Forex charts are an essential part of making money on the exchange and learning how to read them is the key to your success. Hone your skills and increase your chances of making money with this short guide.
Getting to grips with forex charts
What is a forex chart?
A forex chart shows you the exchange rate between two currencies and how it has changed over time. If you’re just getting into forex trading, learning to use these charts will help you understand the markets.
You can view a forex chart for any currency pair of your choice, EUR/USD (Euros to US Dollars, GBP/JPY (British pounds to Japanese yen), and so on.
Forex charts and time frames
The period of time shown on a forex chart depends on the time frame you select.
Many forex charts are set to a daily time span by default, showing you the trading data over a 24-hour period. You can also select other time frames like minutes or months.
Learning to read advanced forex live charts and real-time trading charts will help you spot trends and seize opportunities to make money.
The different types of forex charts
Forex charts come in different forms, but the three most popular types of chart are line charts, bar charts and candlestick charts. Here’s what you need to know about each of them.
The simplest of them all, line charts draw a line from one closing price to the next. When strung together with a line, they show you the rise and fall of a currency pair over time.
Bar charts are a bit more complicated but perfect for when you need more information. They show the opening and closing prices of a currency pair, as well as the highs and lows.
The bottom of a vertical bar displays the lowest traded price for that period, while the top shows the highest. The vertical bar indicates the currency pair’s overall trading range.
On the left side of a bar chart is the horizontal hash, which shows the opening price. On the right is a horizontal hash showing the closing price.
Like other forex charts, candlestick charts indicate the high-to-low trading ranges with a vertical line. For the data-hungry among us, they also use blocks in the middle to indicate the range between the opening and closing prices.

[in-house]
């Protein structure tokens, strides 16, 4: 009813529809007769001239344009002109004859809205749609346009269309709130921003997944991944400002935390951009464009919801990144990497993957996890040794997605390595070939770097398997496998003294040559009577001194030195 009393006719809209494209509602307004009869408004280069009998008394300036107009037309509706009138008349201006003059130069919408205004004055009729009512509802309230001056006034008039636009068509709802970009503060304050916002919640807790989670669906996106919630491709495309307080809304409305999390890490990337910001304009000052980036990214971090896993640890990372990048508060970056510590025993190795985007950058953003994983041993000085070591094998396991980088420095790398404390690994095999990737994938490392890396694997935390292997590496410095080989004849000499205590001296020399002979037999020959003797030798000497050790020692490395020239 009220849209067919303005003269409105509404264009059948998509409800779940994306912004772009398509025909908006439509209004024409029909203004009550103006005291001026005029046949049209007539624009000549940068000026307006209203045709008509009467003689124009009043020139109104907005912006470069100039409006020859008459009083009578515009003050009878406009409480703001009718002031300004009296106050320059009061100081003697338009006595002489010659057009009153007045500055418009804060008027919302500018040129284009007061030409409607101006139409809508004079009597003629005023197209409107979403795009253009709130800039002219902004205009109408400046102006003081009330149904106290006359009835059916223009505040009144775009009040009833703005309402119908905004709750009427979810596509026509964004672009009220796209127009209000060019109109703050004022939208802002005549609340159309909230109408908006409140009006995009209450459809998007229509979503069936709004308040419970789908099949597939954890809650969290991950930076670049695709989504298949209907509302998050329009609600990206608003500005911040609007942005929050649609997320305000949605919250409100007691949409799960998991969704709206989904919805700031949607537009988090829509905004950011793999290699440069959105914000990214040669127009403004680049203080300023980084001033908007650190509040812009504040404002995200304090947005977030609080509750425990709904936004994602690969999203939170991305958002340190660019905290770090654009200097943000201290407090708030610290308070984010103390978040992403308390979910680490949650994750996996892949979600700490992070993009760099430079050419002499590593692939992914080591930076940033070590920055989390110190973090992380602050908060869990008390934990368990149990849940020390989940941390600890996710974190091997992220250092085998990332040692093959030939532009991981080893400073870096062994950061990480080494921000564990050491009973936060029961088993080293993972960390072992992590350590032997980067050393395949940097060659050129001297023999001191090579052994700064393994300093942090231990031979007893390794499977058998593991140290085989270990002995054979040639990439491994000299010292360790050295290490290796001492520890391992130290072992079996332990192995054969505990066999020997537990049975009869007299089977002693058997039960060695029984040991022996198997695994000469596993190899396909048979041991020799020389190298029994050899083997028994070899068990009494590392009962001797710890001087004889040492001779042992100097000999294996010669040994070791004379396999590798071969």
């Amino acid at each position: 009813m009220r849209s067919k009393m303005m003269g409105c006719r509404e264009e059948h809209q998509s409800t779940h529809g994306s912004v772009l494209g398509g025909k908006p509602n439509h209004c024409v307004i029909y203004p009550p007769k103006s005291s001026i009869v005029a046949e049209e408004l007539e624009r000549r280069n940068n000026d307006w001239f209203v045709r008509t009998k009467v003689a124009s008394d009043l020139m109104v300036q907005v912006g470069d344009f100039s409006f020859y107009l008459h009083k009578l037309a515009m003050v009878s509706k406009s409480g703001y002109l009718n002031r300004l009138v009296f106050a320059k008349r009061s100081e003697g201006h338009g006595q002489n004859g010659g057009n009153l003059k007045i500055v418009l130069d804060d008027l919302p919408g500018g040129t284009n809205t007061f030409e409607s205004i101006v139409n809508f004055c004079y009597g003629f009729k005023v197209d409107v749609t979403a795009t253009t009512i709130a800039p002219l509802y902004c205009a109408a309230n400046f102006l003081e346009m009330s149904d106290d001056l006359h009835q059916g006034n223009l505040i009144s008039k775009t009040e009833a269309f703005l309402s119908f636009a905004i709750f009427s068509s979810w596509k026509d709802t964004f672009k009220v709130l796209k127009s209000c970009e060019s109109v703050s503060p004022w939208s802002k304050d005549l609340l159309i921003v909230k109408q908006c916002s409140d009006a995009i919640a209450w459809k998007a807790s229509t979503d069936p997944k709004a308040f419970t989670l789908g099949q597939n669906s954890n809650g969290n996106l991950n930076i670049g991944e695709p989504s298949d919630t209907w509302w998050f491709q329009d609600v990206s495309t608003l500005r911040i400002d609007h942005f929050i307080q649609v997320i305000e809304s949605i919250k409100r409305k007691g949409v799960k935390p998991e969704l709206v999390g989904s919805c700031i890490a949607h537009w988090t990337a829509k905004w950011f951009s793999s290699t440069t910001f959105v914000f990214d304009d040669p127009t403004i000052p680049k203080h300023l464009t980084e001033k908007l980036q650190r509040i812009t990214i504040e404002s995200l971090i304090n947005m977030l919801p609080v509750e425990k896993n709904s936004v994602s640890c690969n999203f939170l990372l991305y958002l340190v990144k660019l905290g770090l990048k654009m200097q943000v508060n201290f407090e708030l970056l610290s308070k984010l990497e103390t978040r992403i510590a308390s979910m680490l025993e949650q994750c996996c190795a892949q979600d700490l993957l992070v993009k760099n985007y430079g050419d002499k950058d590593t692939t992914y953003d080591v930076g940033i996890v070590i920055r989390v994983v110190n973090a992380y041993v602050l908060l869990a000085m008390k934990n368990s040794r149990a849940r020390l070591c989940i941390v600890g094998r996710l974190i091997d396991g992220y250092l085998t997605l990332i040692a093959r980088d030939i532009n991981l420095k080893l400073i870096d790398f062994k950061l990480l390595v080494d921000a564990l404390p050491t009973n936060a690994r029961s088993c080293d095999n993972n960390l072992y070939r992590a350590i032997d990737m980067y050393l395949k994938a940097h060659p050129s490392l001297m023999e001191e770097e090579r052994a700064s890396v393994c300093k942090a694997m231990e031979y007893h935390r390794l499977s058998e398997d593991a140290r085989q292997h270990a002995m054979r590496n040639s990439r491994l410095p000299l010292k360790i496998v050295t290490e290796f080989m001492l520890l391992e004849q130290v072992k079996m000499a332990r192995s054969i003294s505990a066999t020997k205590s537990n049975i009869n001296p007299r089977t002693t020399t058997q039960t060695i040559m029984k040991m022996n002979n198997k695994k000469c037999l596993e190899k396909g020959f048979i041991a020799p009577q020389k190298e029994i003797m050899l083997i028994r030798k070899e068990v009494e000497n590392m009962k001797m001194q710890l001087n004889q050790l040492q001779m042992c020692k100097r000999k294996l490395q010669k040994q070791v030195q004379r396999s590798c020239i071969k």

If the middle block is filled or coloured, the currency pair closed at a lower price than it opened. Whereas an unfilled or different coloured middle block shows that the closing price was higher than the opening price.
Forex indicators help traders make sense of the currency movements they see on a forex chart. There are a lot of different forex indicators out there, but here are a few of the most popular.
Simple moving average line
The most common forex indicator is the SMA or simple moving average line. This indicator is calculated by adding up the closing prices of a set period and dividing that number by the time within that period.
For example, if you’re adding up the closing prices from a period of five hours, dividing that total by five would give you the simple moving average line.
Bollinger Bands measure how volatile the market is.
When Bollinger Bands come close together, it’s called a squeeze. Traders see squeezes as a sign that increased volatility and possible trading opportunities are on the horizon.
On the other hand, bands that are wider apart signal a decrease in volatility and increased likelihood of exiting a trade.
Relative Strength Index (RSI)
Traders use the Relative Strength Index to identify overbought and oversold conditions in the market.
Scaled from 0 to 100, a reading below 30 is a sign that the market is oversold and a trader should look to buy. Readings above 70 show the market is overbought and a trader should look to sell.